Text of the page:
The governor of the state of Maryland, Larry Hogan, has confirmed that legislation known as the Clean Energy Jobs Act is to become law, a move that will be a big boost for offshore wind and solar.
The legislation will increase the state’s Renewable Portfolio Standard (RPS) to 50% by 2030 and includes a 14.5% carve out for solar and a 10% carve out for offshore wind, which equates to a minimum of 1.2 GW.
The RPS currently requires that electricity suppliers generate 20.4% of the state’s energy from renewable sources, including at least 1.95% being derived from solar energy and 2.5% from offshore wind energy, so the legislation is a significant boost for the prospects for renewable energy in the east coast state.
The governor also approved a Clean and Renewable Energy Standard (CARES), which includes a goal of 100% clean electricity by 2040, to be achieved by using zero and low-carbon clean and renewable energy sources.
Governor Hogan made the announcement about the RPS and CARES in a letter to Senate President Thomas ‘Mike’ Miller, indicating that he would allow the legislation, Senate Bill 516, to take effect without his signature.
Although he approved the bill, he expressed concerns that the legislation “could send too many jobs out of state and enable poor environmental stewardship.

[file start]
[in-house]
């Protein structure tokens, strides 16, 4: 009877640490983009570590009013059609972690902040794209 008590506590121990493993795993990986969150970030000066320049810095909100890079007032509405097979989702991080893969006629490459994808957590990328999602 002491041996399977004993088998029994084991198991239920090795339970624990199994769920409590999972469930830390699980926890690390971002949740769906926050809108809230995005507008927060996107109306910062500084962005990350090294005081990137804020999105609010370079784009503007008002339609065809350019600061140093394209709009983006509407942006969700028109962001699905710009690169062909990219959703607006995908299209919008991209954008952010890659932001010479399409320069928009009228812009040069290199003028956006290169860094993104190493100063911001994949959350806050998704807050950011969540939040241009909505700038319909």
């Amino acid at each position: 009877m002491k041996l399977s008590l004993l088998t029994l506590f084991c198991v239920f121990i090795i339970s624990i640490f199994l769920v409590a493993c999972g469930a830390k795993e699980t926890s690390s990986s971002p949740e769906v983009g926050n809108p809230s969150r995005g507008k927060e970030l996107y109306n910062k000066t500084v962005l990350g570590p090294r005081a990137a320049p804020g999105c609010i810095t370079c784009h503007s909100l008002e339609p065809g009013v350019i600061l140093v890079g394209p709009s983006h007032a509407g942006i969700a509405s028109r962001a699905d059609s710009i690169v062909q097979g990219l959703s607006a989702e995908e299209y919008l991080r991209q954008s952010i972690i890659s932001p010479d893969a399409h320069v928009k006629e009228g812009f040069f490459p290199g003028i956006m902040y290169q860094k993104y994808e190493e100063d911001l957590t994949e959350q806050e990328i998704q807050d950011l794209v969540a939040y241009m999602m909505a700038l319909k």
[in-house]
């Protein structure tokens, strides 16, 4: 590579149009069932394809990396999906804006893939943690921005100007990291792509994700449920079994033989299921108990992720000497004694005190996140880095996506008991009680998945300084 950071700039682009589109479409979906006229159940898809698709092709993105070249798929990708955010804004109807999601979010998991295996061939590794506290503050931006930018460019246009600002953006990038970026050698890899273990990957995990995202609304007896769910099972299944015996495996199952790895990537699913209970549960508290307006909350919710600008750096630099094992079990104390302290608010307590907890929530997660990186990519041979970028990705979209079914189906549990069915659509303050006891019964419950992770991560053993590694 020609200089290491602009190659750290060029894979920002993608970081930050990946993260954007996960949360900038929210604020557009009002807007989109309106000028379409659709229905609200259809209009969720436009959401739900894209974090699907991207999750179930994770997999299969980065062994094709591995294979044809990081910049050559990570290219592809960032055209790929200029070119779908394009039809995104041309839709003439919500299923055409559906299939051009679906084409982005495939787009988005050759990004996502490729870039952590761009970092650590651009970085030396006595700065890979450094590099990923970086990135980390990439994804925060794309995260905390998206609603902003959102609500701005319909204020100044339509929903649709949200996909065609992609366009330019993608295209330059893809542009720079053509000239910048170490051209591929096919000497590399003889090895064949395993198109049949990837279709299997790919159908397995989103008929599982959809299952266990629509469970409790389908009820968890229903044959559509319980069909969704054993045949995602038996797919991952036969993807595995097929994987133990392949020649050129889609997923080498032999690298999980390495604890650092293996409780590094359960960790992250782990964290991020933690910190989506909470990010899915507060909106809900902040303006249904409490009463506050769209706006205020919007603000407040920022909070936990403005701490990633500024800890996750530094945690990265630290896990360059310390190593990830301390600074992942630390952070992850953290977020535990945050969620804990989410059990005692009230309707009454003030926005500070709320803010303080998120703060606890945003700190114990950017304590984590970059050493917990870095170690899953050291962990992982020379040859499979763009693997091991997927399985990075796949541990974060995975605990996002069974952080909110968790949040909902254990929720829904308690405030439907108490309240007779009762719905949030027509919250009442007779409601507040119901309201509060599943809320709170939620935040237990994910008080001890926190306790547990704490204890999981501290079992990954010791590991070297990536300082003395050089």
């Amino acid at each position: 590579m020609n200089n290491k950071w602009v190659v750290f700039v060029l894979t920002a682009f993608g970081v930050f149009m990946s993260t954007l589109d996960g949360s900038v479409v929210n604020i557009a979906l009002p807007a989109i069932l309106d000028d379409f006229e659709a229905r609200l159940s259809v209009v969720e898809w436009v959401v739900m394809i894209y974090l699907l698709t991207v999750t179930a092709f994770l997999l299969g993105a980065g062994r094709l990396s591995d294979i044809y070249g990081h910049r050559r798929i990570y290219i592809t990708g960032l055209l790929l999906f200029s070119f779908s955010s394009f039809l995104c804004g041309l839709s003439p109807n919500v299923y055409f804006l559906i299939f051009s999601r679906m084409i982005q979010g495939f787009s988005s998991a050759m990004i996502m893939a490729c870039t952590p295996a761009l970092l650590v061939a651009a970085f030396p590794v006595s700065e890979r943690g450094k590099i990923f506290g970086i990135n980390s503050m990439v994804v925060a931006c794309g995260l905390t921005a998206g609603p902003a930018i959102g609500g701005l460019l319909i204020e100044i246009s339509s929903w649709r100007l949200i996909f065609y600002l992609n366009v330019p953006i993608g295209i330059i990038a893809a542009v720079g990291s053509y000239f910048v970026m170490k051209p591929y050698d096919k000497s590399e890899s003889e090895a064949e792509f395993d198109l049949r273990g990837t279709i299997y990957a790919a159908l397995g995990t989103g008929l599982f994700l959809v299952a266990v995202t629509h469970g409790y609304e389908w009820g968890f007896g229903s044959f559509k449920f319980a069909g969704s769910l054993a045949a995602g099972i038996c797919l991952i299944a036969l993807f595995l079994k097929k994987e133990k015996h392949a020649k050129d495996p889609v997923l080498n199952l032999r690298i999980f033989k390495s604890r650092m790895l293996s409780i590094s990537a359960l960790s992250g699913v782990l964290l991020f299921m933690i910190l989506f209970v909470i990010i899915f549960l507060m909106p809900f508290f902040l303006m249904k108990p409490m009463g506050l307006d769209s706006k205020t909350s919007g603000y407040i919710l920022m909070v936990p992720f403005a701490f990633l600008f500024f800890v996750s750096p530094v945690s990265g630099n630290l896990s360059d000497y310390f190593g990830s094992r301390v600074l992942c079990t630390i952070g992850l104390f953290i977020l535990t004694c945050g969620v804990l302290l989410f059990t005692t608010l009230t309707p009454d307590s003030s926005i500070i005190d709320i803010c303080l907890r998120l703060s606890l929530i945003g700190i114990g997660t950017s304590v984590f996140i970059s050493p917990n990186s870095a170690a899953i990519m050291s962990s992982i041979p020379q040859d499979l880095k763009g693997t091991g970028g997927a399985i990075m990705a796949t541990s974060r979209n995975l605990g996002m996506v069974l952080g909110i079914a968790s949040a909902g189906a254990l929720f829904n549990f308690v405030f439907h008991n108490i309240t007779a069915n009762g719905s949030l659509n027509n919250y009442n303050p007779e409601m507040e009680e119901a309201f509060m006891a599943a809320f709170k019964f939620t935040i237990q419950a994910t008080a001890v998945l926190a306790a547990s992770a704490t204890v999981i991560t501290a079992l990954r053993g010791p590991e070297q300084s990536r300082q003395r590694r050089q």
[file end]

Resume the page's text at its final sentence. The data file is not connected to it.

“Despite its name, this bill is not clean enough, nor smart enough, nor does it create the intended jobs within Maryland,” wrote Governor Hogan, who went on to say “this legislation appears politically motivated – it mandates a broad and untargeted increase in the RPS that threatens to roll back our progress and send jobs and environmental benefits to other states.”
The governor added that, in his view, the measure “failed to address land use issues and could impose serious damage on economically and environmentally sensitive areas and viewsheds.” He went on to say, “While Senate Bill 516 masquerades as a job-creating proposal, Maryland stands to lose out on far too many of those jobs to out-of-state companies.”
“Our CARES plan aims to get us to zero carbon emissions,” the governor said. “It uses competition to get better results at a lower cost to ratepayers. Our CARES target is clear – 100% clean electricity by 2040. This better and bolder goal is what our state should be striving for as we continue to set an example for the rest of the nation.”